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ActionScript

Quick Tip: How to Debug an AS3 Error #2044

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In this Quick Tip, we’ll take on run-time Error 2044, the un-handled IO error. It’s actually very simple, but it plagues even experienced developers, so we’ll go in-depth and turn everyone here into IO error ninjas.


Step 1: Setting up the Problem

Let’s start by setting up some code in a Flash file that produces error 2044. Create a new AS3 Flash file, and enter this code into the Script panel:

var loader:Loader = new Loader();
loader.load(new URLRequest("some-non-existant.url"));

Go ahead and run the SWF, and you should see this error:

Error #2044: Unhandled IOErrorEvent:. text=Error #2035: URL Not Found.

You will see the same error, with a slight variation if we just change Loader to URLLoader, as in below:

var loader:URLLoader = new URLLoader();
loader.load(new URLRequest("some-non-existant.url"));

You should see something like this, only with the file path reflecting your environment:

Error #2044: Unhandled ioError:. text=Error #2032: Stream Error. URL: file:////Volumes/Mac%20Pro/Users/dru/Library/Caches/TemporaryItems/non-existant.url
    at Untitled_fla::MainTimeline/frame1()

Step 2: The Accused

As you might be able to surmise from the fact that Error 2044 crops up with Loader and URLLoader in use, this error has something to do with the loading of external files.

In fact, the error has something to do with the failure to load an external file. As the fake URL in my code snippets would suggest, the file we are trying to load is having a problem of some sort. Most likely it’s a case of the file being unreachable; this might simply be a mis-spelled URL, or a URL being created dynamically resulting in a bad location, or because the server or network is down at the moment.

However, Error 2044 is not accusing you loading a bad file. That’s going to happen. We can’t control the network, so a load failure is bound to happen at some point. Error 2044 is accusing you of not being prepared for when that happens.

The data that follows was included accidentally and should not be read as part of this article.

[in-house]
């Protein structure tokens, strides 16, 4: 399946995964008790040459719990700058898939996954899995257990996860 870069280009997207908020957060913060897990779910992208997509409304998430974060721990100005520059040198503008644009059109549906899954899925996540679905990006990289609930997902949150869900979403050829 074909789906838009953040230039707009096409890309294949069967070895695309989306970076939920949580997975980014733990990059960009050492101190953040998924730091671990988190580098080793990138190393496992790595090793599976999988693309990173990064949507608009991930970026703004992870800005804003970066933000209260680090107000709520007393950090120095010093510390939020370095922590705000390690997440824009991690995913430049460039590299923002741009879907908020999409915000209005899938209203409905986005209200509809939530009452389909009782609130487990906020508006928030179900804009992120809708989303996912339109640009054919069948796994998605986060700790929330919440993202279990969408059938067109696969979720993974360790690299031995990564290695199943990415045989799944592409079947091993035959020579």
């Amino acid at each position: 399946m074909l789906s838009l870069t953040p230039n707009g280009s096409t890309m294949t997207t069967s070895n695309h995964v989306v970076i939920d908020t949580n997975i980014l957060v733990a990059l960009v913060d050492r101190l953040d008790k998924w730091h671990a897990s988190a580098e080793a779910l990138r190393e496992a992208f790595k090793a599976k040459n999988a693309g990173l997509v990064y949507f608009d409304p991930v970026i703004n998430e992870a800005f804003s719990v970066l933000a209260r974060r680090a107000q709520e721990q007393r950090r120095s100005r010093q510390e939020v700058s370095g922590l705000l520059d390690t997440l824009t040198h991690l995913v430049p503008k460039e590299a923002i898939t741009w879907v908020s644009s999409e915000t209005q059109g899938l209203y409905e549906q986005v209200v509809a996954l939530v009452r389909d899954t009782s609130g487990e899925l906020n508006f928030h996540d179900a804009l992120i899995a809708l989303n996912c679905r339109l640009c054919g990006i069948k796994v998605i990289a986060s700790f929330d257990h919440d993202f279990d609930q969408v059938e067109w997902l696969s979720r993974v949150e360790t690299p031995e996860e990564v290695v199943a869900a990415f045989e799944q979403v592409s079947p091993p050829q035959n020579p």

Step 3: Good Boy Scouts

Both Loader and URLLoader are event dispatchers, as you should know from working with them. You need to utilize the Event.COMPLETE event in order to know when a load is ready for you to work with it. If you’re reading this, though, you might not realize that these loading classes also dispatch other events, notably the IOErrorEvent.IO_ERROR event.

When a Loader or URLLoader encounters a failure, such as described in the previous step, it will dispatch an IOErrorEvent.IO_ERROR event. This is a specialized event for cases such as this. It carries a text property that describes the nature of the error, as seen in the errors we created in the first step; both code snippets produced Error 2044, but the text of each was different (even though it was semantically the same).

Unlike most events, though, when IOErrorEvents are dispatched, the dispatcher checks for the existence of at least one event listener. If it doesn’t find any, it throws the un-handled IO error.

So the solution is simple: simply add a listener for the IOErrorEvent.IO_ERROR event to your loader(s). Even if the listener doesn’t do anything, it will at least suppress the Error 2044, by virtue of merely existing.

var loader:URLLoader = new URLLoader;
loader.load(new URLRequest("some-non-existant.url"));
loader.addEventListener(IOErrorEvent.IO_ERROR, onError);

function onError(e:IOErrorEvent):void {
    // Do nothing
}

Remember that you add events to the contentLoaderInfo property of Loader objects, not to the Loader directly:

var loader:Loader = new Loader();
loader.load(new URLRequest("some-non-existant.url"));
loader.contentLoaderInfo.addEventListener(IOErrorEvent.IO_ERROR, onError);

function onError(e:IOErrorEvent):void {
    // Do nothing
}

However, you should be better prepared than this, like a boy scout; you would ideally determine what an appropriate action to take would be, then start that action in the event handler function. You might decide to load an “image not found” image or a default XML file instead. You might present an alert to the user notifying them that a required resource could not be loaded, and should try again later. Perhaps you also disable parts of your SWF because the required data couldn’t be loaded. You might even fire off a message to a server-side log with details, so that you can look into the situation.


That Is All

As I mentioned, this one is pretty easy, really. It’s just a matter of getting in the habit of adding that event handler in the first place, so that you never see Error 2044 again. It won’t prevent resource loading from failing, but it can let you degrade gracefully and recover from the failure as best as you are able.

Thanks for reading. I’ll see you again shortly in another Debug Quick Tip.

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